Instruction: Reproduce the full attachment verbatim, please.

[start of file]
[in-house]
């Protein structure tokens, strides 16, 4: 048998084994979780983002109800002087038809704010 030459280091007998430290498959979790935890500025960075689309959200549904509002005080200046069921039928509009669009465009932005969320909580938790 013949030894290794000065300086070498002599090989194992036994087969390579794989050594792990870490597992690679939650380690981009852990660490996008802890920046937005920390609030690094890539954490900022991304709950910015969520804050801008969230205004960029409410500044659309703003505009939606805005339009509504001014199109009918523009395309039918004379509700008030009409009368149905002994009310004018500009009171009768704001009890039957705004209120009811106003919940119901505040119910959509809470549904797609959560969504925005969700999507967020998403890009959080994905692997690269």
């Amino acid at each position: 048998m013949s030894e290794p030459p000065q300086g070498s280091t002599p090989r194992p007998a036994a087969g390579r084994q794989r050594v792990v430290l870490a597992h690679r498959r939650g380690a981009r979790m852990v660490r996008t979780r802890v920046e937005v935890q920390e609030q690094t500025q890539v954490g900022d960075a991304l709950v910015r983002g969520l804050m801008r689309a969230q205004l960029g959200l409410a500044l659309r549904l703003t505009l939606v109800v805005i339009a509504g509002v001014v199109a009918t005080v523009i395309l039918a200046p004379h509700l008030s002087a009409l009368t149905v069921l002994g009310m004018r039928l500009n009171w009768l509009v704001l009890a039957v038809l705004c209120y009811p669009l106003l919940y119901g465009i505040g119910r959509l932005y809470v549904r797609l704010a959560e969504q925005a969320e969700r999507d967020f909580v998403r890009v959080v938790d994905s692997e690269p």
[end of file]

[in-house]
């Protein structure tokens, strides 16, 4: 048998084994979780983002109800002087038809704010 030459280091007998430290498959979790935890500025960075689309959200549904509002005080200046069921039928509009669009465009932005969320909580938790 013949030894290794000065300086070498002599090989194992036994087969390579794989050594792990870490597992690679939650380690981009852990660490996008802890920046937005920390609030690094890539954490900022991304709950910015969520804050801008969230205004960029409410500044659309703003505009939606805005339009509504001014199109009918523009395309039918004379509700008030009409009368149905002994009310004018500009009171009768704001009890039957705004209120009811106003919940119901505040119910959509809470549904797609959560969504925005969700999507967020998403890009959080994905692997690269």
């Amino acid at each position: 048998m013949s030894e290794p030459p000065q300086g070498s280091t002599p090989r194992p007998a036994a087969g390579r084994q794989r050594v792990v430290l870490a597992h690679r498959r939650g380690a981009r979790m852990v660490r996008t979780r802890v920046e937005v935890q920390e609030q690094t500025q890539v954490g900022d960075a991304l709950v910015r983002g969520l804050m801008r689309a969230q205004l960029g959200l409410a500044l659309r549904l703003t505009l939606v109800v805005i339009a509504g509002v001014v199109a009918t005080v523009i395309l039918a200046p004379h509700l008030s002087a009409l009368t149905v069921l002994g009310m004018r039928l500009n009171w009768l509009v704001l009890a039957v038809l705004c209120y009811p669009l106003l919940y119901g465009i505040g119910r959509l932005y809470v549904r797609l704010a959560e969504q925005a969320e969700r999507d967020f909580v998403r890009v959080v938790d994905s692997e690269p």